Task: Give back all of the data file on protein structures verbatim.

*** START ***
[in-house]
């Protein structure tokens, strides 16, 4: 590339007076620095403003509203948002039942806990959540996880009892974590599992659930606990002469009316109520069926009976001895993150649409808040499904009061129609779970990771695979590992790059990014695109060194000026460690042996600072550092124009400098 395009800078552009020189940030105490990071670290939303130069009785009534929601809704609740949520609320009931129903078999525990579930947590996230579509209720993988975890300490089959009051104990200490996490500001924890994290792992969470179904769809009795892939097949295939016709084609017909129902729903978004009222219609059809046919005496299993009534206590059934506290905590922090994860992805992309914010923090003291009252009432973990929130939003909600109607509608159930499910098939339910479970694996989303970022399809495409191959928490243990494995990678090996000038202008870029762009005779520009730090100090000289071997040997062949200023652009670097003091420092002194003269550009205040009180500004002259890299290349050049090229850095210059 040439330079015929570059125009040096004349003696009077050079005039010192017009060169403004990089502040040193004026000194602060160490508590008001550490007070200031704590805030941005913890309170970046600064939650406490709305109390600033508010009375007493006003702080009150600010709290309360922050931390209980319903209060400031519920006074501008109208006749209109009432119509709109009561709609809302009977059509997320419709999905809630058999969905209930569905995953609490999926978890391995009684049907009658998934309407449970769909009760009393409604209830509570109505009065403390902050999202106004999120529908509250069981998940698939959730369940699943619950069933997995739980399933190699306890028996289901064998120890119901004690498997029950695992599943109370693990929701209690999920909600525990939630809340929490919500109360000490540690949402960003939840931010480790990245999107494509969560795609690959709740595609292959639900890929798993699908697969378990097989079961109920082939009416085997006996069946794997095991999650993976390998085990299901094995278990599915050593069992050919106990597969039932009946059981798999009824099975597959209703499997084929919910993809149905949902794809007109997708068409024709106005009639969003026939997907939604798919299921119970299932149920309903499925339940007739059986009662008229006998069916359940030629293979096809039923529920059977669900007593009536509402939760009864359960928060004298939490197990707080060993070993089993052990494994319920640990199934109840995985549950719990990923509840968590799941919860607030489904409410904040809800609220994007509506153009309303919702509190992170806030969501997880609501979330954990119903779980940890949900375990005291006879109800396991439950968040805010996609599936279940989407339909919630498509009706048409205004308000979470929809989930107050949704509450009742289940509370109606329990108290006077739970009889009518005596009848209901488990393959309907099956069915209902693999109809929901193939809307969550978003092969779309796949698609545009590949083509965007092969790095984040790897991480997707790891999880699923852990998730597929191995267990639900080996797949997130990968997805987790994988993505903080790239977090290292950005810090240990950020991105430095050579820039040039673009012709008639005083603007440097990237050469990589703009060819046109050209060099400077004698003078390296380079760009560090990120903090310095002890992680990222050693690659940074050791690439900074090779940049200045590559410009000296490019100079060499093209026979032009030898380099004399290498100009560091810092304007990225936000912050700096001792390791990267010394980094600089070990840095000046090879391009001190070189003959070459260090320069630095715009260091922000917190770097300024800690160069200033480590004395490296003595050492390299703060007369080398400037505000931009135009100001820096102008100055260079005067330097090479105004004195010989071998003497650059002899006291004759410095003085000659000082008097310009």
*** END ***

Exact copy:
[in-house]
């Protein structure tokens, strides 16, 4: 590339007076620095403003509203948002039942806990959540996880009892974590599992659930606990002469009316109520069926009976001895993150649409808040499904009061129609779970990771695979590992790059990014695109060194000026460690042996600072550092124009400098 395009800078552009020189940030105490990071670290939303130069009785009534929601809704609740949520609320009931129903078999525990579930947590996230579509209720993988975890300490089959009051104990200490996490500001924890994290792992969470179904769809009795892939097949295939016709084609017909129902729903978004009222219609059809046919005496299993009534206590059934506290905590922090994860992805992309914010923090003291009252009432973990929130939003909600109607509608159930499910098939339910479970694996989303970022399809495409191959928490243990494995990678090996000038202008870029762009005779520009730090100090000289071997040997062949200023652009670097003091420092002194003269550009205040009180500004002259890299290349050049090229850095210059 040439330079015929570059125009040096004349003696009077050079005039010192017009060169403004990089502040040193004026000194602060160490508590008001550490007070200031704590805030941005913890309170970046600064939650406490709305109390600033508010009375007493006003702080009150600010709290309360922050931390209980319903209060400031519920006074501008109208006749209109009432119509709109009561709609809302009977059509997320419709999905809630058999969905209930569905995953609490999926978890391995009684049907009658998934309407449970769909009760009393409604209830509570109505009065403390902050999202106004999120529908509250069981998940698939959730369940699943619950069933997995739980399933190699306890028996289901064998120890119901004690498997029950695992599943109370693990929701209690999920909600525990939630809340929490919500109360000490540690949402960003939840931010480790990245999107494509969560795609690959709740595609292959639900890929798993699908697969378990097989079961109920082939009416085997006996069946794997095991999650993976390998085990299901094995278990599915050593069992050919106990597969039932009946059981798999009824099975597959209703499997084929919910993809149905949902794809007109997708068409024709106005009639969003026939997907939604798919299921119970299932149920309903499925339940007739059986009662008229006998069916359940030629293979096809039923529920059977669900007593009536509402939760009864359960928060004298939490197990707080060993070993089993052990494994319920640990199934109840995985549950719990990923509840968590799941919860607030489904409410904040809800609220994007509506153009309303919702509190992170806030969501997880609501979330954990119903779980940890949900375990005291006879109800396991439950968040805010996609599936279940989407339909919630498509009706048409205004308000979470929809989930107050949704509450009742289940509370109606329990108290006077739970009889009518005596009848209901488990393959309907099956069915209902693999109809929901193939809307969550978003092969779309796949698609545009590949083509965007092969790095984040790897991480997707790891999880699923852990998730597929191995267990639900080996797949997130990968997805987790994988993505903080790239977090290292950005810090240990950020991105430095050579820039040039673009012709008639005083603007440097990237050469990589703009060819046109050209060099400077004698003078390296380079760009560090990120903090310095002890992680990222050693690659940074050791690439900074090779940049200045590559410009000296490019100079060499093209026979032009030898380099004399290498100009560091810092304007990225936000912050700096001792390791990267010394980094600089070990840095000046090879391009001190070189003959070459260090320069630095715009260091922000917190770097300024800690160069200033480590004395490296003595050492390299703060007369080398400037505000931009135009100001820096102008100055260079005067330097090479105004004195010989071998003497650059002899006291004759410095003085000659000082008097310009």